We partnered with nine community organizations representing diverse constituencies and health needs. These core partners are Asian Health Services and Roots Community Clinic in Oakland, Sacramento Native American Health Center, Centro Binacional para el Dessarrollo Indigena Oaxaqueno in Fresno, Korean Resource Center and Black Women for Wellness in Los Angeles, Latino Health Access in Orange County, Nile Sisters in San Diego, and the Inland Empire Immigrant Youth Coalition.
Our core partners have started hosting community discussions to identify oral health needs, barriers, possible solutions, and perspectives. In the past couple weeks, I had the opportunity to attend community discussion sessions in Los Angeles coordinated by Black Women for Wellness and in San Diego coordinated by Nile Sisters.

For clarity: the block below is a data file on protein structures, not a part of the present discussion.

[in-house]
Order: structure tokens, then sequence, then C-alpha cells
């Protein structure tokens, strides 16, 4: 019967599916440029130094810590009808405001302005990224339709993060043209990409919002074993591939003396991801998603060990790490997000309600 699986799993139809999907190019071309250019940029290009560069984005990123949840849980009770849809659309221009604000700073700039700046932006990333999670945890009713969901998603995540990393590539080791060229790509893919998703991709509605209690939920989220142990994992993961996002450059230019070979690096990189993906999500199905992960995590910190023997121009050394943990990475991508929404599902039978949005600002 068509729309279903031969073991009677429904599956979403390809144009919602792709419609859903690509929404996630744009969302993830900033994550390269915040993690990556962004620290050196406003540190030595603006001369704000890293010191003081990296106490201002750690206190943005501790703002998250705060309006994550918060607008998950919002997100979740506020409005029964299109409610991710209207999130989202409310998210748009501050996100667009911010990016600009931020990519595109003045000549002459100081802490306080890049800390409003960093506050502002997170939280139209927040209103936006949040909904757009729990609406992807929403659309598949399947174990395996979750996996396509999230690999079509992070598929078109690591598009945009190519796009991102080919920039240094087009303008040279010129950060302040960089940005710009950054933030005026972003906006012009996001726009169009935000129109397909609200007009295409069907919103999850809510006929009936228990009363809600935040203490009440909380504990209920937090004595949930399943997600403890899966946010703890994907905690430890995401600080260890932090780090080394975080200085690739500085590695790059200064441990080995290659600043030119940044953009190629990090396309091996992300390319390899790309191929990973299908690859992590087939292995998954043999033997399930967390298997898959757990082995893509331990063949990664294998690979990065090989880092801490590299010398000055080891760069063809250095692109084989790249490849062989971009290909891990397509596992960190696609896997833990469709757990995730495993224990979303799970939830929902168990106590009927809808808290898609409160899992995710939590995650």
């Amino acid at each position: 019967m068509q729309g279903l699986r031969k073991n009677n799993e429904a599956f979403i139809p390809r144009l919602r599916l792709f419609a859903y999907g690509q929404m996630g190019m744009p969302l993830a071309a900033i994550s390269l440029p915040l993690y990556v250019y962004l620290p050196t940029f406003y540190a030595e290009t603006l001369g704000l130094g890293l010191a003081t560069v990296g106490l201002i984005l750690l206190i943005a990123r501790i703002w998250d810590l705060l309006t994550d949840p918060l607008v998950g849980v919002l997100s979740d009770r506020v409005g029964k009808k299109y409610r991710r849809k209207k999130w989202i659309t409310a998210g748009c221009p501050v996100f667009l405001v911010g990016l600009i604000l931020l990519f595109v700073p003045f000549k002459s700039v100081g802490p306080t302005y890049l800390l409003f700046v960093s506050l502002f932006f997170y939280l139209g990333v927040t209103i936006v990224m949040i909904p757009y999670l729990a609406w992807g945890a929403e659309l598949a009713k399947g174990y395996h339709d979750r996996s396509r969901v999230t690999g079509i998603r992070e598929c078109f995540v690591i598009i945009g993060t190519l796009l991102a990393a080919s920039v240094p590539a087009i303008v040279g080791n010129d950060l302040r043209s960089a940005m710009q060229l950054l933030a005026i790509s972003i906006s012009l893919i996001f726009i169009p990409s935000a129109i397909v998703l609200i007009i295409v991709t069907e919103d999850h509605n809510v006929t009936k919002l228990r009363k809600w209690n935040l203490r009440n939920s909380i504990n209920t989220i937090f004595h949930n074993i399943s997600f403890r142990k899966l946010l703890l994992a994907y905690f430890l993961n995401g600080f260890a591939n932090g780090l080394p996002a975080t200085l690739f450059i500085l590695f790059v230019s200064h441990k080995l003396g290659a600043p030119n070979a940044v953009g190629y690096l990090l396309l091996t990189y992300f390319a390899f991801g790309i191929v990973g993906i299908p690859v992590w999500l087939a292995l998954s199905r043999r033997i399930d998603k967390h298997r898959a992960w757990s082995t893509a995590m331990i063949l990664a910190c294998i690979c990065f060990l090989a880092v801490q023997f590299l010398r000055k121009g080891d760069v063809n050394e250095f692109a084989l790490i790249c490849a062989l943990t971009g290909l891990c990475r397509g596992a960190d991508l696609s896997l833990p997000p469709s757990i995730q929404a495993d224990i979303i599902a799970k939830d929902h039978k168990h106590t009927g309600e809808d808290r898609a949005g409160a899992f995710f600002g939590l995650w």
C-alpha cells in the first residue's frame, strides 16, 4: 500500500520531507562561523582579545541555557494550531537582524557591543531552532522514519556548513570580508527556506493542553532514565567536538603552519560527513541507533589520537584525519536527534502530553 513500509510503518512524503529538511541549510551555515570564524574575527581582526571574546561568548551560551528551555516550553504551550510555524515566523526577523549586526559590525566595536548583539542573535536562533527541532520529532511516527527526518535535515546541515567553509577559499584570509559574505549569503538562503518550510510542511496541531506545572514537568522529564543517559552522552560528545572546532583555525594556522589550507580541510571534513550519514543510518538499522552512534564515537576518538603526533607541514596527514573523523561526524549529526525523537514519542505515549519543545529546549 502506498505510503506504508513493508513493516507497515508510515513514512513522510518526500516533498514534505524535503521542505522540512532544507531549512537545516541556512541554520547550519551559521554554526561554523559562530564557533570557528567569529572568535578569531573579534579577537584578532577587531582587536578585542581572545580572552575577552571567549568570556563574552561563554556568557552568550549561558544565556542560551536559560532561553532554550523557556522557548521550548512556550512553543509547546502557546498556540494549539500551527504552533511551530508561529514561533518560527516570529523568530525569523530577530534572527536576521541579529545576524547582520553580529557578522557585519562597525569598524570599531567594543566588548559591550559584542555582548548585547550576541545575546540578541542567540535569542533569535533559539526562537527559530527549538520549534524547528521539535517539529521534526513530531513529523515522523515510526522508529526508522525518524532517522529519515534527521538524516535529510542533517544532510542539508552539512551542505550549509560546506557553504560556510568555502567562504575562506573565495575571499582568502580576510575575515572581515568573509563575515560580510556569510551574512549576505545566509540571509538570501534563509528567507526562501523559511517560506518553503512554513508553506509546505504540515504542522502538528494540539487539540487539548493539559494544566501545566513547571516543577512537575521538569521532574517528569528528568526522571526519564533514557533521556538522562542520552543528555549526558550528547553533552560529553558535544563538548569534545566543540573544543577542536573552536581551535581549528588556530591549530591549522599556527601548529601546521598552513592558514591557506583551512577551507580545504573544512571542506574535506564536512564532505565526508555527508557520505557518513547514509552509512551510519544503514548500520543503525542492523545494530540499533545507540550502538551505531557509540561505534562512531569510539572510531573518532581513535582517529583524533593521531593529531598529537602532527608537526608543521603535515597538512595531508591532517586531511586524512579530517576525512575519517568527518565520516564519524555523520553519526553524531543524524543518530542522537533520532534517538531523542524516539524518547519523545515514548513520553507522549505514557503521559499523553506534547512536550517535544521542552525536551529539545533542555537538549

As Covered California’s third open enrollment period fast approaches, a new report sheds some light on the state’s remaining uninsured and finds that roughly half are eligible for either Medi-Cal or subsidized coverage through Covered California. Earlier this week, the Kaiser Family Foundation released New Estimates of Eligibility for ACA Coverage among the Uninsured, which looks at the over 32 million remaining uninsured across the country after the first two years of the Affordable Care Act (ACA) coverage expansions.
Nationally, the report shows the devastating impact of many states’ refusals to expand Medicaid. Roughly one-tenth of the remaining uninsured in the U.S. – over 3 million individuals – would fall into the coverage gap and could have been covered had their states decided to expand Medicaid as stipulated in the ACA.